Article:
Lakeside lesson #4

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This Bible study was taught at Lakeside Advent Christian Campground, Belgrade, Maine, July 29th, 2021.

Session 4 – 20210729

I am going to be reflecting on some Old Testament verses that explain how our God demonstrates his love to us.

My overall theme is simple: God loves us. If you believe that, you will be cheering on these messages. But if your faith in the biblical God as a loving God has been challenged, I hope you will be encouraged by these studies.

Today’s text is Nehemiah 9:20-21 CSB

Nehemiah 9:20a You sent your good Spirit to instruct them.

God provided a visible means of guidance to the Israelites as they walked. He provides an invisible means of guidance for us as we walk the Christian walk.

• John 14:15-17 (NET) "If you love me, you will obey my commandments. Then I will ask the Father, and he will give you another Advocate to be with you forever – the Spirit of truth, whom the world cannot accept, because it does not see him or know him. But you know him, because he resides with you and will be in you.

• John 14:26 (NET) But the Advocate, the Holy Spirit, whom the Father will send in my name, will teach you everything, and will cause you to remember everything I said to you.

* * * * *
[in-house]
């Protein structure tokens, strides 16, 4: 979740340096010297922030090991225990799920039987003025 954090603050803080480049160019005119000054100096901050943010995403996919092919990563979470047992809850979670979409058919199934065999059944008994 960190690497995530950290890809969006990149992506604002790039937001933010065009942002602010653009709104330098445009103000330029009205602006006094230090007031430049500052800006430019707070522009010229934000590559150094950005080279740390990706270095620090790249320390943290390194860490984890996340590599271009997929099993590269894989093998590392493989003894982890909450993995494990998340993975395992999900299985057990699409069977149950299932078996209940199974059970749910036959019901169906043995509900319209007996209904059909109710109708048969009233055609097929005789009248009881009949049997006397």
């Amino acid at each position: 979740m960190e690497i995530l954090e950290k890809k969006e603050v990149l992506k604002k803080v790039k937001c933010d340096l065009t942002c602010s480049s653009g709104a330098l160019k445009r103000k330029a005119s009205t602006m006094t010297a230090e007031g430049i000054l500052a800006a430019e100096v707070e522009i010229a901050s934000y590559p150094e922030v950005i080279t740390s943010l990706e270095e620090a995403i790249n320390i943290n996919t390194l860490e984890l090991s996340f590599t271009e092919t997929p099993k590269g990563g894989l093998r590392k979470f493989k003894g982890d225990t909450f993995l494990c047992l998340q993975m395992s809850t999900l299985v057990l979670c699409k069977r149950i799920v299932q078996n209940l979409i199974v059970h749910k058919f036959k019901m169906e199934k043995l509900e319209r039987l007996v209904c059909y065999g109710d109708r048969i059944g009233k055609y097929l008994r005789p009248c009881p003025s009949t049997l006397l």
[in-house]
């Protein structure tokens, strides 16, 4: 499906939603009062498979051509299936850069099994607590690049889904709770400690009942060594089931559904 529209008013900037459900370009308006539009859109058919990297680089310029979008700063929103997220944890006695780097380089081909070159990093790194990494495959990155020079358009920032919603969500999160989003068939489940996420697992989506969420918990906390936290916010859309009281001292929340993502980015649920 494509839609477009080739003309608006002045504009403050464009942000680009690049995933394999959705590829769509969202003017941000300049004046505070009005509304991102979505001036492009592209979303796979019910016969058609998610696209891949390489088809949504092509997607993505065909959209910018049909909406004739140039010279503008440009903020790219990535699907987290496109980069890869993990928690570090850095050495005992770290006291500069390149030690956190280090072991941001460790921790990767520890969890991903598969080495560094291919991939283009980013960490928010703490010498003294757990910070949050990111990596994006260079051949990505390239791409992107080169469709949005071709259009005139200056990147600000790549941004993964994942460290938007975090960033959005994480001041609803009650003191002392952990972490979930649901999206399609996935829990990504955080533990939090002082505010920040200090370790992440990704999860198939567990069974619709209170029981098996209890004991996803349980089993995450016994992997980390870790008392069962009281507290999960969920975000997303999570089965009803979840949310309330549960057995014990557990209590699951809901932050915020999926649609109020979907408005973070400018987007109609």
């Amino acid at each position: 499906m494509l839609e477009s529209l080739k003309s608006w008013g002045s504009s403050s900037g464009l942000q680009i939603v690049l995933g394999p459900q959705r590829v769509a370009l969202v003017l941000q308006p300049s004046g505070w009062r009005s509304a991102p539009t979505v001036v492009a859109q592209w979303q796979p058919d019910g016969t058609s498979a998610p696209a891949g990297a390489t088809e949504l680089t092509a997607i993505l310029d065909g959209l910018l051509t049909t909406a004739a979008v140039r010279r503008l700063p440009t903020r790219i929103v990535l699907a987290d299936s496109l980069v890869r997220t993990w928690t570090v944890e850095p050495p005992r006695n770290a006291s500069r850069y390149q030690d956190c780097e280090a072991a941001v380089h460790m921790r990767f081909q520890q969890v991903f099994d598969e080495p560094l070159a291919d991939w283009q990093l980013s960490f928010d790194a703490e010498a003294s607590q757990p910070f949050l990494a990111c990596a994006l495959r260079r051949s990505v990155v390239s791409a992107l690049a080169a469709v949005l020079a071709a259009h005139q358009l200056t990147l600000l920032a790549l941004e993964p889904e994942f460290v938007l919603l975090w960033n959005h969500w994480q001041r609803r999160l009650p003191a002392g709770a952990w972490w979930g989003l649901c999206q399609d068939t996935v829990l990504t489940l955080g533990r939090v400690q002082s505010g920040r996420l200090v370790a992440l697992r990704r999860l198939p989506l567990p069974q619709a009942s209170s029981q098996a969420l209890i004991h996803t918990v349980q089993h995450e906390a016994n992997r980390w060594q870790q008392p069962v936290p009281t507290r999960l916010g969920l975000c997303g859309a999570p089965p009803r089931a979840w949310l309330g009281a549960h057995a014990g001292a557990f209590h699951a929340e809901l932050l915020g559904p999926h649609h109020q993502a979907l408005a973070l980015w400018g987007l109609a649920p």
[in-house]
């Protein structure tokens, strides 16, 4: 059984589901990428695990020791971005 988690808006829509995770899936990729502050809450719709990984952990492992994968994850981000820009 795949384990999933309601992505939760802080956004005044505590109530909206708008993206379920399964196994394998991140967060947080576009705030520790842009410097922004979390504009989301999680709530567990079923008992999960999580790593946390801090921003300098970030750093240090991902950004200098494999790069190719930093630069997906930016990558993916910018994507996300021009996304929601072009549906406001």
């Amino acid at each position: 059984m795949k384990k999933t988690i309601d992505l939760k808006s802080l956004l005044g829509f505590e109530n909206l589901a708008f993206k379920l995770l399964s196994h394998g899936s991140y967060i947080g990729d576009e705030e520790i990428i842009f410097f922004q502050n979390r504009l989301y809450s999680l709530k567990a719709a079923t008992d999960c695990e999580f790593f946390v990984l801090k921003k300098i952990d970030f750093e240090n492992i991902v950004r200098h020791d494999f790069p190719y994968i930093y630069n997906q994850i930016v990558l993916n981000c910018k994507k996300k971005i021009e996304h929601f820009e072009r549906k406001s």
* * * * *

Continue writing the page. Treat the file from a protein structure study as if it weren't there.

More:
Another word that fits nicely as a meaning for paracletos in this context is discipler.

Nehemiah 9:20b You did not withhold your manna from their mouths, and you gave them water for their thirst.

Jesus is our manna

John 6:48-58 I am the bread of life. Your ancestors ate the manna in the wilderness, and they died. This is the bread that comes down from heaven so that anyone may eat of it and not die. I am the living bread that came down from heaven. If anyone eats of this bread he will live forever. The bread that I will give for the life of the world is my flesh.” At that, the Jews argued among themselves, “How can this man give us his flesh to eat?” So Jesus said to them, “Truly I tell you, unless you eat the flesh of the Son of Man and drink his blood, you do not have life in yourselves. The one who eats my flesh and drinks my blood has eternal life, and I will raise him up on the last day, because my flesh is true food and my blood is true drink. The one who eats my flesh and drinks my blood remains in me, and I in him. Just as the living Father sent me and I live because of the Father, so the one who feeds on me will live because of me. This is the bread that came down from heaven; it is not like the manna your ancestors ate – and they died. The one who eats this bread will live forever.”

Jesus is our living water